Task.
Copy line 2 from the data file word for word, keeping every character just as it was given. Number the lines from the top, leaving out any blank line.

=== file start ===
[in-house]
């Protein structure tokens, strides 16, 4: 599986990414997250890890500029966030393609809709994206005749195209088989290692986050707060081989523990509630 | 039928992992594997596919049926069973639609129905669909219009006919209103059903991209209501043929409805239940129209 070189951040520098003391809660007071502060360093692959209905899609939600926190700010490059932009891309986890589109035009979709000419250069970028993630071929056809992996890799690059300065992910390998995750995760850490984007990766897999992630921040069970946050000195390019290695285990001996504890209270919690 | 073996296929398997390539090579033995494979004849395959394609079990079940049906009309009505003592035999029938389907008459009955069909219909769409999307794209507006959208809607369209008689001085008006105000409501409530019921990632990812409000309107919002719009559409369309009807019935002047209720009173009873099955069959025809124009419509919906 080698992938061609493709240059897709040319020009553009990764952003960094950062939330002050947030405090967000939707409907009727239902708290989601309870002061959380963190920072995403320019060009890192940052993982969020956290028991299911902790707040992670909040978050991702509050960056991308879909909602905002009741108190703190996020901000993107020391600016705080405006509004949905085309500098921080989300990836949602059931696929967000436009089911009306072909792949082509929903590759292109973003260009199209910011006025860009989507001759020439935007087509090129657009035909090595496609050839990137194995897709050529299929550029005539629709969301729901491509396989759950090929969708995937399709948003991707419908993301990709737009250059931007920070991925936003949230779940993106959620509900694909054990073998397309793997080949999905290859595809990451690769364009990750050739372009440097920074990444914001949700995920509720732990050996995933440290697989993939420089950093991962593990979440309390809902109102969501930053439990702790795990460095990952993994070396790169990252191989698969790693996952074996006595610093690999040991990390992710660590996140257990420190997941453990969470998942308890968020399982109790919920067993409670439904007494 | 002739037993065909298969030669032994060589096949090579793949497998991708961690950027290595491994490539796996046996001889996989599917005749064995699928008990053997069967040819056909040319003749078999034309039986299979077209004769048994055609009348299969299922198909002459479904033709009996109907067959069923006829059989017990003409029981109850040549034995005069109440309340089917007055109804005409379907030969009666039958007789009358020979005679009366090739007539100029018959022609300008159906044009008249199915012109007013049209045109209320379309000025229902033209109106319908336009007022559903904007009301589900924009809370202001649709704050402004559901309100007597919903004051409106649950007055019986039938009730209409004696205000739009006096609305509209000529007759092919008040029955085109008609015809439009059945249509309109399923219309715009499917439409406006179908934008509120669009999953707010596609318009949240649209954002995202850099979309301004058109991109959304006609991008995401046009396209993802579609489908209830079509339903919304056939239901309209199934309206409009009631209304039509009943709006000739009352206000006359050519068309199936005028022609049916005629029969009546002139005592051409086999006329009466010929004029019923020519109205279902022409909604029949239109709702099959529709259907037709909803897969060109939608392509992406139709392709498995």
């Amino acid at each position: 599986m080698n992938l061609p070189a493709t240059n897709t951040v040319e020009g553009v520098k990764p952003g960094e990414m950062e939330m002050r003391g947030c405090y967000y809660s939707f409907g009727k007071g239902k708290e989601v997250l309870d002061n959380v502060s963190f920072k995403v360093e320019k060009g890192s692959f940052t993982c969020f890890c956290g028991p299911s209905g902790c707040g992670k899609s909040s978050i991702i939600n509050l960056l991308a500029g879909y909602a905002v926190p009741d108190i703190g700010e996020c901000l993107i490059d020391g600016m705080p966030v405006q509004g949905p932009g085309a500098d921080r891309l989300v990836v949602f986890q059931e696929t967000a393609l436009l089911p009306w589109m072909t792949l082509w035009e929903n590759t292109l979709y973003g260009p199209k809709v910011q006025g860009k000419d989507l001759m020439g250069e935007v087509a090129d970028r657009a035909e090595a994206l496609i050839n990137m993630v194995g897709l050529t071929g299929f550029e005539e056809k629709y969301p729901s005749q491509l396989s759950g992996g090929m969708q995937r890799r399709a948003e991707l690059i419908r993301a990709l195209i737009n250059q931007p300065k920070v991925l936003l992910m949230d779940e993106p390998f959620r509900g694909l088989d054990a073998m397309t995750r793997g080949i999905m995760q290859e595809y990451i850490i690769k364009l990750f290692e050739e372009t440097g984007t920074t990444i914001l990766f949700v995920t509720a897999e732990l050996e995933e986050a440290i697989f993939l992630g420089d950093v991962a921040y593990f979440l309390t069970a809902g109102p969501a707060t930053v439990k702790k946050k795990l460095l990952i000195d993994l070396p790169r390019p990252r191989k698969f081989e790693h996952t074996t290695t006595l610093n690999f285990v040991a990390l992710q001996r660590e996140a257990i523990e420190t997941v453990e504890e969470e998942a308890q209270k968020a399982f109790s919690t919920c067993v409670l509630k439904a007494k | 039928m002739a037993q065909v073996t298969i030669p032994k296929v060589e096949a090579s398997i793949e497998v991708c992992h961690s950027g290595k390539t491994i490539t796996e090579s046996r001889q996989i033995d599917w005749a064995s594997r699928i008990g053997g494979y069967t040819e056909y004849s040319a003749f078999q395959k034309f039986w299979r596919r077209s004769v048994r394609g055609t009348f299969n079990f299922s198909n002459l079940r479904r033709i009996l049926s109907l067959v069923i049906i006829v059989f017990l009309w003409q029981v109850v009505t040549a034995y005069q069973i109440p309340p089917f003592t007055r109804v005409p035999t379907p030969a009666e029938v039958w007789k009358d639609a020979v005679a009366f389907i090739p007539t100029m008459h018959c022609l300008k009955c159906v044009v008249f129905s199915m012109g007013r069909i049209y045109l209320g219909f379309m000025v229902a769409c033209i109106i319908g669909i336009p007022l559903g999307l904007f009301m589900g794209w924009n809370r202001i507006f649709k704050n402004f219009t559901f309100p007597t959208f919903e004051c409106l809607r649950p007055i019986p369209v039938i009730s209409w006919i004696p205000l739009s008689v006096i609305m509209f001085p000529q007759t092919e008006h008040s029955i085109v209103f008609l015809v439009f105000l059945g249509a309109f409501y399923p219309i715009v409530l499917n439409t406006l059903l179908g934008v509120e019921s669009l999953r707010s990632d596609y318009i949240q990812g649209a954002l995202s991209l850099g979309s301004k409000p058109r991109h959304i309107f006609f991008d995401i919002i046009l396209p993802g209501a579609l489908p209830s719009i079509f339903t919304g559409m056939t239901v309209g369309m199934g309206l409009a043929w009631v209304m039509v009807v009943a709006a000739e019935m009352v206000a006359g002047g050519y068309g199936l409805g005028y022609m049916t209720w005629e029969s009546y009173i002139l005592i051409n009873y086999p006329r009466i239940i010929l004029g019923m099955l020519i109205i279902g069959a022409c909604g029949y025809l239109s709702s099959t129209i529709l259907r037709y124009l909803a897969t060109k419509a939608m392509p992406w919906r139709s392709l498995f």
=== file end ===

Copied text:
């Protein structure tokens, strides 16, 4: 599986990414997250890890500029966030393609809709994206005749195209088989290692986050707060081989523990509630 | 039928992992594997596919049926069973639609129905669909219009006919209103059903991209209501043929409805239940129209 070189951040520098003391809660007071502060360093692959209905899609939600926190700010490059932009891309986890589109035009979709000419250069970028993630071929056809992996890799690059300065992910390998995750995760850490984007990766897999992630921040069970946050000195390019290695285990001996504890209270919690 | 073996296929398997390539090579033995494979004849395959394609079990079940049906009309009505003592035999029938389907008459009955069909219909769409999307794209507006959208809607369209008689001085008006105000409501409530019921990632990812409000309107919002719009559409369309009807019935002047209720009173009873099955069959025809124009419509919906 080698992938061609493709240059897709040319020009553009990764952003960094950062939330002050947030405090967000939707409907009727239902708290989601309870002061959380963190920072995403320019060009890192940052993982969020956290028991299911902790707040992670909040978050991702509050960056991308879909909602905002009741108190703190996020901000993107020391600016705080405006509004949905085309500098921080989300990836949602059931696929967000436009089911009306072909792949082509929903590759292109973003260009199209910011006025860009989507001759020439935007087509090129657009035909090595496609050839990137194995897709050529299929550029005539629709969301729901491509396989759950090929969708995937399709948003991707419908993301990709737009250059931007920070991925936003949230779940993106959620509900694909054990073998397309793997080949999905290859595809990451690769364009990750050739372009440097920074990444914001949700995920509720732990050996995933440290697989993939420089950093991962593990979440309390809902109102969501930053439990702790795990460095990952993994070396790169990252191989698969790693996952074996006595610093690999040991990390992710660590996140257990420190997941453990969470998942308890968020399982109790919920067993409670439904007494 | 002739037993065909298969030669032994060589096949090579793949497998991708961690950027290595491994490539796996046996001889996989599917005749064995699928008990053997069967040819056909040319003749078999034309039986299979077209004769048994055609009348299969299922198909002459479904033709009996109907067959069923006829059989017990003409029981109850040549034995005069109440309340089917007055109804005409379907030969009666039958007789009358020979005679009366090739007539100029018959022609300008159906044009008249199915012109007013049209045109209320379309000025229902033209109106319908336009007022559903904007009301589900924009809370202001649709704050402004559901309100007597919903004051409106649950007055019986039938009730209409004696205000739009006096609305509209000529007759092919008040029955085109008609015809439009059945249509309109399923219309715009499917439409406006179908934008509120669009999953707010596609318009949240649209954002995202850099979309301004058109991109959304006609991008995401046009396209993802579609489908209830079509339903919304056939239901309209199934309206409009009631209304039509009943709006000739009352206000006359050519068309199936005028022609049916005629029969009546002139005592051409086999006329009466010929004029019923020519109205279902022409909604029949239109709702099959529709259907037709909803897969060109939608392509992406139709392709498995």